The DDC Group: Selected by credit companies in the UK and Europe to digitize reports and accounts for their business information products.

A good credit rating—as important to a business as the logo on its letterhead. You know the people you can turn to for information on the financial substance of those businesses you’d love to deal with. And digitizing the data that feeds those credit products and services— the ones you rely on to make your big decisions—is DDC.

Almost since birth, in 1989, DDC has been capturing UK reports and accounts—the documents filed annually at Companies House whose contents inform the thoughts and strategies of real deal-makers. These days, DDC is multi-lingual, providing this service in European languages too.

The thing about company accounts is the lack of a single standard layout or glossary of terms. One man’s revenue is another man’s turnover. In order to digitize one set of accounts, a person must understand the variations in terminology, study the notes and check the auditor’s report to get a proper picture. These documents must be analyzed, not simply transcribed.

DDC’s presence in the Philippines is a boon in this regard. Accounting and business graduates abound who are looking for work in an employer’s market and are willing and able to apply their knowledge to the task of analyzing company accounts for DDC’s clients.

Over twenty years of providing such expertise to the UK market convinces us we’re not mistaken. At its Philippines operation, DDC captures company accounts that are filed in Finnish, French, German, Spanish and Swedish, too. The same accuracy is achieved as with English, not with standing the need to correctly interpret notes and auditor’s reports, and not just the item labels.

This testifies to the analysts’ deep understanding of company financials per se, so that translation does not in any way compromise data accuracy.

Each country`s accounts are filed with a registry, such as the U.K.`s Companies House. The registry makes the accounts available as images: electronic impressions of the original paper documents. DDC obtains these images directly from the registry or from its client then sets to work on analysis.

To support the analytical process, the client may also provide data it already holds about previous year`s accounts, which allows certain additional validations and efficiencies to be introduced into the workflow.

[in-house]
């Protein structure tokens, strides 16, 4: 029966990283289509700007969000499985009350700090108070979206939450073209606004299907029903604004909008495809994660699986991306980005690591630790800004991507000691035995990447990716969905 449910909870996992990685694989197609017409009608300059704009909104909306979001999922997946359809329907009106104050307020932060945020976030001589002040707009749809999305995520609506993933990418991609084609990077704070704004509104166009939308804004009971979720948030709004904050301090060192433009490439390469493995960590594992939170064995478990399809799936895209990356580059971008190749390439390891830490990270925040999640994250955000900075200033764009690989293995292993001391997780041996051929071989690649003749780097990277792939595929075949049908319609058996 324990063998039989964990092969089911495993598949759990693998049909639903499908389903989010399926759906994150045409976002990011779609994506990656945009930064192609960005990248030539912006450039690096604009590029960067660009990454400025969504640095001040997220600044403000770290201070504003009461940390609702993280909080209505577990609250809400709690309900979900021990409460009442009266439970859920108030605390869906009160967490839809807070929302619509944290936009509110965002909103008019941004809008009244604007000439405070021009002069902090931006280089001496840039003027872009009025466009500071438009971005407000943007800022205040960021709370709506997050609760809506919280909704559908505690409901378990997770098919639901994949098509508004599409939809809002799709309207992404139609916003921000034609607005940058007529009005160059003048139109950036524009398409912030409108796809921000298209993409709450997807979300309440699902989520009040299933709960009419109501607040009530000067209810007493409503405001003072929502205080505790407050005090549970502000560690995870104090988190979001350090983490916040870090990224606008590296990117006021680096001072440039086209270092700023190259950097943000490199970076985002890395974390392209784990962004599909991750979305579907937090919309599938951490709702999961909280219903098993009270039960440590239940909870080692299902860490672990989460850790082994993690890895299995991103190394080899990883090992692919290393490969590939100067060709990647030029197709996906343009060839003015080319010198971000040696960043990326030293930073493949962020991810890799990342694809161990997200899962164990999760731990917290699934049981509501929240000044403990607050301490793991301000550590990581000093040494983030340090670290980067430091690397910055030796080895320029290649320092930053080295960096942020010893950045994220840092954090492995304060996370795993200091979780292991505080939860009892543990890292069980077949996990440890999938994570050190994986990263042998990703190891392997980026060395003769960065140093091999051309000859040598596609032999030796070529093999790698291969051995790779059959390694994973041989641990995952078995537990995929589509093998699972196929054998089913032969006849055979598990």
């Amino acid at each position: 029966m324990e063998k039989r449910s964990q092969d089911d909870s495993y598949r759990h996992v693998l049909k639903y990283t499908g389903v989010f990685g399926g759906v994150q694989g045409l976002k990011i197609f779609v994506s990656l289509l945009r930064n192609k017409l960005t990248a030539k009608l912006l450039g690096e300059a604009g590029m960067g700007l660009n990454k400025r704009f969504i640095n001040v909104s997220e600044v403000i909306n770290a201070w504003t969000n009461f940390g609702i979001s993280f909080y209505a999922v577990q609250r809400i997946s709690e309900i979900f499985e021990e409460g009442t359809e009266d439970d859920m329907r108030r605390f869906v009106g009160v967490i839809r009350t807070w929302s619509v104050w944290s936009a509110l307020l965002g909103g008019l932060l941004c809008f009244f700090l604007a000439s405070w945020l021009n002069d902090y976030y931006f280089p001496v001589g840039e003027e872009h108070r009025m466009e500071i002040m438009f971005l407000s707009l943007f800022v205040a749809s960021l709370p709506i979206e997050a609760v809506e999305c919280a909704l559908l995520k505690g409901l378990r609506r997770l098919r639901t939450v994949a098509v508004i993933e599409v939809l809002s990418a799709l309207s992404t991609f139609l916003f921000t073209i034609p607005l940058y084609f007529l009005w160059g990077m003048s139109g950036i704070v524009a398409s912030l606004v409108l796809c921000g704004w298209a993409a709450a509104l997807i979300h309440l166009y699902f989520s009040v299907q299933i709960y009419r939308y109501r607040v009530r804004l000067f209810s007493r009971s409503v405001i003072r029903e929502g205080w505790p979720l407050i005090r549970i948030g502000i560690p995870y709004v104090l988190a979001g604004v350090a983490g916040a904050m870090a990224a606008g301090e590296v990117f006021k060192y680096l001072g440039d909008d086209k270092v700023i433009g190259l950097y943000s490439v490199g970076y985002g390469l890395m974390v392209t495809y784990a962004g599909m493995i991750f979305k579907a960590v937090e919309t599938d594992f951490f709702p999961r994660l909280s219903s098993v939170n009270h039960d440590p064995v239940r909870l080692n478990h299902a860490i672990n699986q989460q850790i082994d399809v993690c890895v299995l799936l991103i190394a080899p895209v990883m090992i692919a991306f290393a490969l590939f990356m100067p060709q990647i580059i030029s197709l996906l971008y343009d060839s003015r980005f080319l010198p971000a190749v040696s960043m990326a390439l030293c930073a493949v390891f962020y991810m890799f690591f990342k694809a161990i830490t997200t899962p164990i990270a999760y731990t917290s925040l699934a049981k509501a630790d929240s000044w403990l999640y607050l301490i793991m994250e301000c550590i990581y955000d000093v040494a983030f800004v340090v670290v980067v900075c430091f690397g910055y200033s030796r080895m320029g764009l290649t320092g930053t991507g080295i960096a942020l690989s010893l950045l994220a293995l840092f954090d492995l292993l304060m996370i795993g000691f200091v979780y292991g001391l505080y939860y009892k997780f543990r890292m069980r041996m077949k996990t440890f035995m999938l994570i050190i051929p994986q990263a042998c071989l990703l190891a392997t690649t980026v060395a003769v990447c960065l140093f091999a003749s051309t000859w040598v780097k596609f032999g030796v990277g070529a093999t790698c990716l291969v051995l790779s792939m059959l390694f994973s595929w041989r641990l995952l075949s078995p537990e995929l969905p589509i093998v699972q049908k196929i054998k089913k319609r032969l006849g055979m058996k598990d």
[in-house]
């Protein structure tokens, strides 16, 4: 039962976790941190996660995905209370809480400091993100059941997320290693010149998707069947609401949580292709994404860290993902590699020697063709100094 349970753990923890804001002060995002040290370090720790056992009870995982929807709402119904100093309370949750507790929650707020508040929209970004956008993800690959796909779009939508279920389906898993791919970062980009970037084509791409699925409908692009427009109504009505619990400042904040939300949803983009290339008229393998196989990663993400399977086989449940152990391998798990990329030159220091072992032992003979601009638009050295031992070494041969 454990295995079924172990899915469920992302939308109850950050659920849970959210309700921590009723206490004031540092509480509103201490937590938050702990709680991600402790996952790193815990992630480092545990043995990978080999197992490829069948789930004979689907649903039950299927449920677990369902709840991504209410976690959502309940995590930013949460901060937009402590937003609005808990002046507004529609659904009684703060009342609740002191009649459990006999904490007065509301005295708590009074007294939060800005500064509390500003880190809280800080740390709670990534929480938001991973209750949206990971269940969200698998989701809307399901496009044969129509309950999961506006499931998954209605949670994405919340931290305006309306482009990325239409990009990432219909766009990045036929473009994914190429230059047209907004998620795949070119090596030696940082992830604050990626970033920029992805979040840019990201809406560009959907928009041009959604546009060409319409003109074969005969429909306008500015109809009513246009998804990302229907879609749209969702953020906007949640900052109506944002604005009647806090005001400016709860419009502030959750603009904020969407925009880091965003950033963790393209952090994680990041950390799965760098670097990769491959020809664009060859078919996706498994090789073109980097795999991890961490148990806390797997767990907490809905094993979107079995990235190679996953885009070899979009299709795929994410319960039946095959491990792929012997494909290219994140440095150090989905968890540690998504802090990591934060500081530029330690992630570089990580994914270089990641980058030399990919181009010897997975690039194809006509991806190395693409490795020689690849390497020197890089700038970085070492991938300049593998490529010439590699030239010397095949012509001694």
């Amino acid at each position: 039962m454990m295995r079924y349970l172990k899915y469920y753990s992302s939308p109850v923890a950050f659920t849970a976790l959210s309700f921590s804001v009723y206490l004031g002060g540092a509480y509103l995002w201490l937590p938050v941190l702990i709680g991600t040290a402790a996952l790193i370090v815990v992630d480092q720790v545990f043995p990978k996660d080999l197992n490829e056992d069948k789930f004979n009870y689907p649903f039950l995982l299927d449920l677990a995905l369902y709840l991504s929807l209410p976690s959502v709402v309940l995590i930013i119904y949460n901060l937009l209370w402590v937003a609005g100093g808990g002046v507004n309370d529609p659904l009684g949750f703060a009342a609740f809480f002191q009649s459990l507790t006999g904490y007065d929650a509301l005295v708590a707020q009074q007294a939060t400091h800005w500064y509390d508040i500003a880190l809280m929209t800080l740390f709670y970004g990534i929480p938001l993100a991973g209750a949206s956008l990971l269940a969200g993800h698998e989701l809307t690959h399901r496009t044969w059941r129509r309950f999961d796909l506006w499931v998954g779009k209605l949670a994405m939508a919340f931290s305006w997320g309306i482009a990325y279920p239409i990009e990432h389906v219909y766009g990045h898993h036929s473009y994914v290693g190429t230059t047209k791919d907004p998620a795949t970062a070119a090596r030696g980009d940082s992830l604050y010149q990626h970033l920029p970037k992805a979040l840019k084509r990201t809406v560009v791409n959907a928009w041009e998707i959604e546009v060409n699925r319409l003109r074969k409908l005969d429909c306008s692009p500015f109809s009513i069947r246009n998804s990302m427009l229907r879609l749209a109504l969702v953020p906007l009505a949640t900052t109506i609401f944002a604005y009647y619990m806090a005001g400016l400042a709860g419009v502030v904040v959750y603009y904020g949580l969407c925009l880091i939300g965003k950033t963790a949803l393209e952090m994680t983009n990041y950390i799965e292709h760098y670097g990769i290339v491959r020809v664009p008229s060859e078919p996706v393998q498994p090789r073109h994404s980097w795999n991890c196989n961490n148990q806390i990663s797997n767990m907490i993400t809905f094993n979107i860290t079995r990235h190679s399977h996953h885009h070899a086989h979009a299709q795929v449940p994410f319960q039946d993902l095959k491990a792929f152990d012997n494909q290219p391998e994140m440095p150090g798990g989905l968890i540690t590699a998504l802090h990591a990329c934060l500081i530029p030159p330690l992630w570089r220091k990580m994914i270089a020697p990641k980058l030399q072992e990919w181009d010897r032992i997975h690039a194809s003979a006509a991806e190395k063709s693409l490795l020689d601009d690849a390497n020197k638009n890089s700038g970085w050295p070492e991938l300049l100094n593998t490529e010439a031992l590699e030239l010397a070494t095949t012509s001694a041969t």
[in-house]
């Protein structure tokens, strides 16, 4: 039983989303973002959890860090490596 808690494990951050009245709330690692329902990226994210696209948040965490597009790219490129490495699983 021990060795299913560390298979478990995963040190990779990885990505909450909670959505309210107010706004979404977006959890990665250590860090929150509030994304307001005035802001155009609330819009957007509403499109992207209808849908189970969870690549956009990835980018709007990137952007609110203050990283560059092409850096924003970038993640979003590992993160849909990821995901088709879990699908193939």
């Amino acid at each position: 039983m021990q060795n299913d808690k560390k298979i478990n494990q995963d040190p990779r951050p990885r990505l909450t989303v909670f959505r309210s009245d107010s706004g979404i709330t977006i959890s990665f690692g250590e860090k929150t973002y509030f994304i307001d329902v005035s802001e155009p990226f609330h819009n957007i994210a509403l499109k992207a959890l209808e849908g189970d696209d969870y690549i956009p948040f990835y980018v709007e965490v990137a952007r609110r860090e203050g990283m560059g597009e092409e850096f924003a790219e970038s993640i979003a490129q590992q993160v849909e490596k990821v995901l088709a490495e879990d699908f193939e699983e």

The captured data populates a fixed template of fields specified by the client.

One, two or three days later, the analyzed, extracted, validated, formatted, and quality assured data is back with the client to refresh its products. The scope of material includes not only financials, but shareholder records and other documents that may be filed at the registry to show changes in company status.

Freshness is a big deal too—this short data delivery cycle means that information on the market is right up-to-date and as saleable as it can be.

“Data capture cannot be completely halted by capacity loss at any one site or another — a vital consideration with regular deadlines to hit.”

Today, quality assurance and timely delivery are only part of what companies demand when outsourcing tasks involving their data. Quite rightly, security measures and provision for disaster recovery count just as much, insuring the service, as it were. Operating in the Philippines, DDC offers a full package.

It’s up to our clients to specify the particular security features and hot, cold or, indeed, glowing capacity they want. We have multiple sites in two geographical locations with independent power infrastructures— Luzon and the province of Leyte to the south-east.


Data capture cannot be completely halted by capacity loss at any one site or another—a vital consideration with regular deadlines to hit. Gensets are in place too. DSL lines into each site from different ISPs are open to minimize the risk of lost connectivity with our customers and between sites.

Security features include biometric (finger-print activated) door locks, as well as VPN connection to FTP servers or clients’ systems, ensuring access only for authorized users connecting from specified IP addresses. 

Simon Bates